'Out of Proportion' Security Measures Damaging Nation's Capital

Plans for a massive new Pentagon-sized Homeland Security complex threaten to ruin one of the finest vistas in Washington, D.C.

"Concerns for the physical safety of people and buildings continue to permeate Washington's architectural atmosphere. Actually, 'pollute' is the more fitting verb. [O]ur responses -- defined strictly in terms of physical measures designed to protect Washington's buildings and the people in them -- are vastly out of proportion...it is almost impossible to overstate the damage being done to the beauty and symbolism of the nation's capital. The open city becomes more fortified by the week.

...Yes, there have been design successes. The stone walls that oval the Washington Monument protect it from vehicle-delivered explosives, and yet lie lightly in the land. The stretch of Pennsylvania Avenue in front of the White House remains closed to traffic but, thanks largely to the NCPC, it is much more attractive and open than it was for almost a decade after President Bill Clinton shut it in 1995.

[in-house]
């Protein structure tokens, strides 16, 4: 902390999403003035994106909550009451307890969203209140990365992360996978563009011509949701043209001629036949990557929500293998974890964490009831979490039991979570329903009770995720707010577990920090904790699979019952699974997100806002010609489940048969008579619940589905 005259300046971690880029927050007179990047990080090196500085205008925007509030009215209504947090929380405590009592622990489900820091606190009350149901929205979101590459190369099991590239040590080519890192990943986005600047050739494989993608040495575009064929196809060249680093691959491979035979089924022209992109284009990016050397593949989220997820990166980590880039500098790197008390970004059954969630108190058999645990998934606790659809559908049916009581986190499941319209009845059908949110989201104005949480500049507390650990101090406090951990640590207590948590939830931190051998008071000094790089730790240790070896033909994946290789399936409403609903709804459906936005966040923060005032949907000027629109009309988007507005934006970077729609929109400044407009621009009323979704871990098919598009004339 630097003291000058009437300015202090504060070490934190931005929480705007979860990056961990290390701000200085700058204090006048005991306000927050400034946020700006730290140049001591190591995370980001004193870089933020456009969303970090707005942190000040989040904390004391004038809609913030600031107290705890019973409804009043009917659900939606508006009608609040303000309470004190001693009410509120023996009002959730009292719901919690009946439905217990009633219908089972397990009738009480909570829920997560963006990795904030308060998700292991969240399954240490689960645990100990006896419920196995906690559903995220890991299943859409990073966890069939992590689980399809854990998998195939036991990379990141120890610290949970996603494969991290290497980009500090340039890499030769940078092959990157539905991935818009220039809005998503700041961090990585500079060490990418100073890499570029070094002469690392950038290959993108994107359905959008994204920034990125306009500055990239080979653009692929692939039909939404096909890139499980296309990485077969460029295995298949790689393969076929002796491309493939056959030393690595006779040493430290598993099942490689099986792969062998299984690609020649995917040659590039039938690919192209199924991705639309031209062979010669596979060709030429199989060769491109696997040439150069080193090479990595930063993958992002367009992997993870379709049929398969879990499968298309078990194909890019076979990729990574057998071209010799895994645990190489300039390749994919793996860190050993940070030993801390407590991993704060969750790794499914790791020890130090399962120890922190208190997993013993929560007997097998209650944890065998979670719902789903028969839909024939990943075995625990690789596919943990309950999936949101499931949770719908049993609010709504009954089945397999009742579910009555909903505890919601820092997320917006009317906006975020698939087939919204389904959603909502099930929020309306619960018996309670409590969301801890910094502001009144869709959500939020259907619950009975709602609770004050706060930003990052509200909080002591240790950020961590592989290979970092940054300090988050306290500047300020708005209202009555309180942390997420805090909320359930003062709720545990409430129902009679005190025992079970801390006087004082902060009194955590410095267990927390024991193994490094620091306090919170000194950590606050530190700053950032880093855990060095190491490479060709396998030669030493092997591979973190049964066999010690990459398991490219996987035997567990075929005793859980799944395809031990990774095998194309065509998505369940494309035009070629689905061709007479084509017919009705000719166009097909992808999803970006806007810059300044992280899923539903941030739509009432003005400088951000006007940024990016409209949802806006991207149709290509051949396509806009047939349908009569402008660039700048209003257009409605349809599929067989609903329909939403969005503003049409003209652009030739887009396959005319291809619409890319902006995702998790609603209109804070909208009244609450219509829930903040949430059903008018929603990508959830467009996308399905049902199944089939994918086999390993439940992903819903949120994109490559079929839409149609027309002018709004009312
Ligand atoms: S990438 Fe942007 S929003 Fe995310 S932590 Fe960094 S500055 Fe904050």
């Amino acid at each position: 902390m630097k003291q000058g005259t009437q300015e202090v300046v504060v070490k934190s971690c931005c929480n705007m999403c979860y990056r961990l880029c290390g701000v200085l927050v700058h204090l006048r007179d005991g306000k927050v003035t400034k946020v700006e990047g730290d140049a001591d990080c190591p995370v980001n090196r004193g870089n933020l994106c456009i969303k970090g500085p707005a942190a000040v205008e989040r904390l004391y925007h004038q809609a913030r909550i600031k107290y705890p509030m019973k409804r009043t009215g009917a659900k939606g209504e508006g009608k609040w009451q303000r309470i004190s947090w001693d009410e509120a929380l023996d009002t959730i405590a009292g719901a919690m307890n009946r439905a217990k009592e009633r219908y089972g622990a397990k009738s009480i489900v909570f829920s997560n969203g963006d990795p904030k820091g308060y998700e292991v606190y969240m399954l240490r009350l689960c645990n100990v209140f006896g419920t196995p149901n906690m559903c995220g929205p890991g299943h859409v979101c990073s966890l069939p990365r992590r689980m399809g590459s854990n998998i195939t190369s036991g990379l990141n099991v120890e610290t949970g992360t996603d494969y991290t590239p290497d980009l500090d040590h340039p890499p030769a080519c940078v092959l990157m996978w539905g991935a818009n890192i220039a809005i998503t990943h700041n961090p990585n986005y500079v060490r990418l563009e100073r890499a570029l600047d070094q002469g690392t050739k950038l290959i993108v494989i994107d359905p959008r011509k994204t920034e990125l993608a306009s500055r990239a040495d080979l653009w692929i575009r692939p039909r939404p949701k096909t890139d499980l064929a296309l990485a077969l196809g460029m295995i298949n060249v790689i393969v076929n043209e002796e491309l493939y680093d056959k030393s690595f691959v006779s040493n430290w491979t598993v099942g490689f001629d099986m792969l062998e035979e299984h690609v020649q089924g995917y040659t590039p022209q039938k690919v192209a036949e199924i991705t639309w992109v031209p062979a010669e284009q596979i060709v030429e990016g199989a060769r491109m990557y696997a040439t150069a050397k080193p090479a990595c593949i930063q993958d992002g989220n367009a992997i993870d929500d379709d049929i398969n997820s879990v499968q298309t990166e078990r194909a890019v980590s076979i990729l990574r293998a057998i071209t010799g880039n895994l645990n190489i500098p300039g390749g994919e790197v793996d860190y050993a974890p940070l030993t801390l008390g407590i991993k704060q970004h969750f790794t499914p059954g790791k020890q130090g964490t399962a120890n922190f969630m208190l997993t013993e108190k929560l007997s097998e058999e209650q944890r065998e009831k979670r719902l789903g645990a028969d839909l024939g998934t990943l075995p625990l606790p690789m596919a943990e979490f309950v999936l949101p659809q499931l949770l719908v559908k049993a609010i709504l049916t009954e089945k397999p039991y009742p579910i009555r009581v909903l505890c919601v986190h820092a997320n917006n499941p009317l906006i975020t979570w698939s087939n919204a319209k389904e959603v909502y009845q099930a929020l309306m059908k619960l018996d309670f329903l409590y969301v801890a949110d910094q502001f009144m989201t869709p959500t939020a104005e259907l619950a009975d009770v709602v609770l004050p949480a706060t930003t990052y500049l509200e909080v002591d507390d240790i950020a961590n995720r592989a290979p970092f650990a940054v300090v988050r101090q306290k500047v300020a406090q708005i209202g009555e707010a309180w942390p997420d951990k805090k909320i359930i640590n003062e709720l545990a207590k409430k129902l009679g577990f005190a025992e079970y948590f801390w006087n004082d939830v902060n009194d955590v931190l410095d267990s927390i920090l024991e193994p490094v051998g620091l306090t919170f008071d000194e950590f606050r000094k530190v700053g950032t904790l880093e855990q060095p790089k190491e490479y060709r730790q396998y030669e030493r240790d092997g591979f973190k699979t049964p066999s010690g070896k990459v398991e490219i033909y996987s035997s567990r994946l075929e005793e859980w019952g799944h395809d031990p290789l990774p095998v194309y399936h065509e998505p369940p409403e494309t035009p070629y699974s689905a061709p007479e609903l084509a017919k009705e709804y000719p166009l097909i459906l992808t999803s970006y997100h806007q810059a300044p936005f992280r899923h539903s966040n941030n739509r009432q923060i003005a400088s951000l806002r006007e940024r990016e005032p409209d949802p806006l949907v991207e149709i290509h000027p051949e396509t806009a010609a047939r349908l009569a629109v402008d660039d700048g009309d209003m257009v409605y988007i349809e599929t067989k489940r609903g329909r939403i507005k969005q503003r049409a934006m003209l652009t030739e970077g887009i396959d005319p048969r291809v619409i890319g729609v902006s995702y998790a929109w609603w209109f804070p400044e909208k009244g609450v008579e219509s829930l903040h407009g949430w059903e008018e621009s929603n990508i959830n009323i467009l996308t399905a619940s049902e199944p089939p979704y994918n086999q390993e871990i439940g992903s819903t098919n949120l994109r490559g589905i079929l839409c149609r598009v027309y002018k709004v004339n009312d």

Those successes, though, are far outweighed by dramatic examples of fortification. The Capitol and its grounds are ringed by permanent bollards. The building's great west esplanade, with its nonpareil views of the Mall and Pennsylvania Avenue, remains closed to the public. South of the White House, E Street -- an important crosstown connector -- stays firmly closed to traffic."

Full Story: Security and the Narrow View

Comments

Prepare for the AICP Exam

Join the thousands of students who have utilized the Planetizen AICP* Exam Preparation Class to prepare for the American Planning Association's AICP* exam.
Starting at $199
Planetizen Courses image ad

Planetizen Courses

Advance your career with subscription-based online courses tailored to the urban planning professional.
Starting at $14.95 a month

Stay thirsty, urbanists

These sturdy water bottles are eco-friendly and perfect for urbanists on the go.
$19.00
poster

A Short History of America

From comic book artist Robert Crumb, poster shows how the built environment has changed throughout the decades.
$14.95